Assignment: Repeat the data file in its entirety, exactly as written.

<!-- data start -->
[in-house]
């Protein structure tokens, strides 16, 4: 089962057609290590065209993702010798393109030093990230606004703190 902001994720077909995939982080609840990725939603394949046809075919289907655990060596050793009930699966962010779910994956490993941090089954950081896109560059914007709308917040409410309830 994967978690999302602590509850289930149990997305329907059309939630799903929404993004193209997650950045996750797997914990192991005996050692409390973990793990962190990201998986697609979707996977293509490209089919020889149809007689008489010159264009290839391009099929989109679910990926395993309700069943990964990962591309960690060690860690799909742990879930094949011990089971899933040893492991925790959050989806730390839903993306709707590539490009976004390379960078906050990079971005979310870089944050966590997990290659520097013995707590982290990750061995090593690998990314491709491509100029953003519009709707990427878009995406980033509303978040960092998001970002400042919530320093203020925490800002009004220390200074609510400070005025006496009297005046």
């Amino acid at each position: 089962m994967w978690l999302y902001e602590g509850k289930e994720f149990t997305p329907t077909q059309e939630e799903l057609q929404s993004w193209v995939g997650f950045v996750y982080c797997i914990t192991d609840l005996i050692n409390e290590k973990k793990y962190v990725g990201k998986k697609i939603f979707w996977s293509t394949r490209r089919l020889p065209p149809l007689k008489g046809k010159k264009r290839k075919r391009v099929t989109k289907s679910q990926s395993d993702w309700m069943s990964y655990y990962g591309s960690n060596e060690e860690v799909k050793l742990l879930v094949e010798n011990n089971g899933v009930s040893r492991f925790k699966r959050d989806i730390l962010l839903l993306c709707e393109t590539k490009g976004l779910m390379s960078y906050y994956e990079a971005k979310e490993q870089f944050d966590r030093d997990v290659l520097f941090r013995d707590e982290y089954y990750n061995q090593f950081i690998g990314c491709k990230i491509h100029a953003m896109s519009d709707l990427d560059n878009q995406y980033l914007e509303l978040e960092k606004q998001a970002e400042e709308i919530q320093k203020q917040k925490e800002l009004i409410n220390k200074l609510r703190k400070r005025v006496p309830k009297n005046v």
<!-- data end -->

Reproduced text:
[in-house]
């Protein structure tokens, strides 16, 4: 089962057609290590065209993702010798393109030093990230606004703190 902001994720077909995939982080609840990725939603394949046809075919289907655990060596050793009930699966962010779910994956490993941090089954950081896109560059914007709308917040409410309830 994967978690999302602590509850289930149990997305329907059309939630799903929404993004193209997650950045996750797997914990192991005996050692409390973990793990962190990201998986697609979707996977293509490209089919020889149809007689008489010159264009290839391009099929989109679910990926395993309700069943990964990962591309960690060690860690799909742990879930094949011990089971899933040893492991925790959050989806730390839903993306709707590539490009976004390379960078906050990079971005979310870089944050966590997990290659520097013995707590982290990750061995090593690998990314491709491509100029953003519009709707990427878009995406980033509303978040960092998001970002400042919530320093203020925490800002009004220390200074609510400070005025006496009297005046």
């Amino acid at each position: 089962m994967w978690l999302y902001e602590g509850k289930e994720f149990t997305p329907t077909q059309e939630e799903l057609q929404s993004w193209v995939g997650f950045v996750y982080c797997i914990t192991d609840l005996i050692n409390e290590k973990k793990y962190v990725g990201k998986k697609i939603f979707w996977s293509t394949r490209r089919l020889p065209p149809l007689k008489g046809k010159k264009r290839k075919r391009v099929t989109k289907s679910q990926s395993d993702w309700m069943s990964y655990y990962g591309s960690n060596e060690e860690v799909k050793l742990l879930v094949e010798n011990n089971g899933v009930s040893r492991f925790k699966r959050d989806i730390l962010l839903l993306c709707e393109t590539k490009g976004l779910m390379s960078y906050y994956e990079a971005k979310e490993q870089f944050d966590r030093d997990v290659l520097f941090r013995d707590e982290y089954y990750n061995q090593f950081i690998g990314c491709k990230i491509h100029a953003m896109s519009d709707l990427d560059n878009q995406y980033l914007e509303l978040e960092k606004q998001a970002e400042e709308i919530q320093k203020q917040k925490e800002l009004i409410n220390k200074l609510r703190k400070r005025v006496p309830k009297n005046v």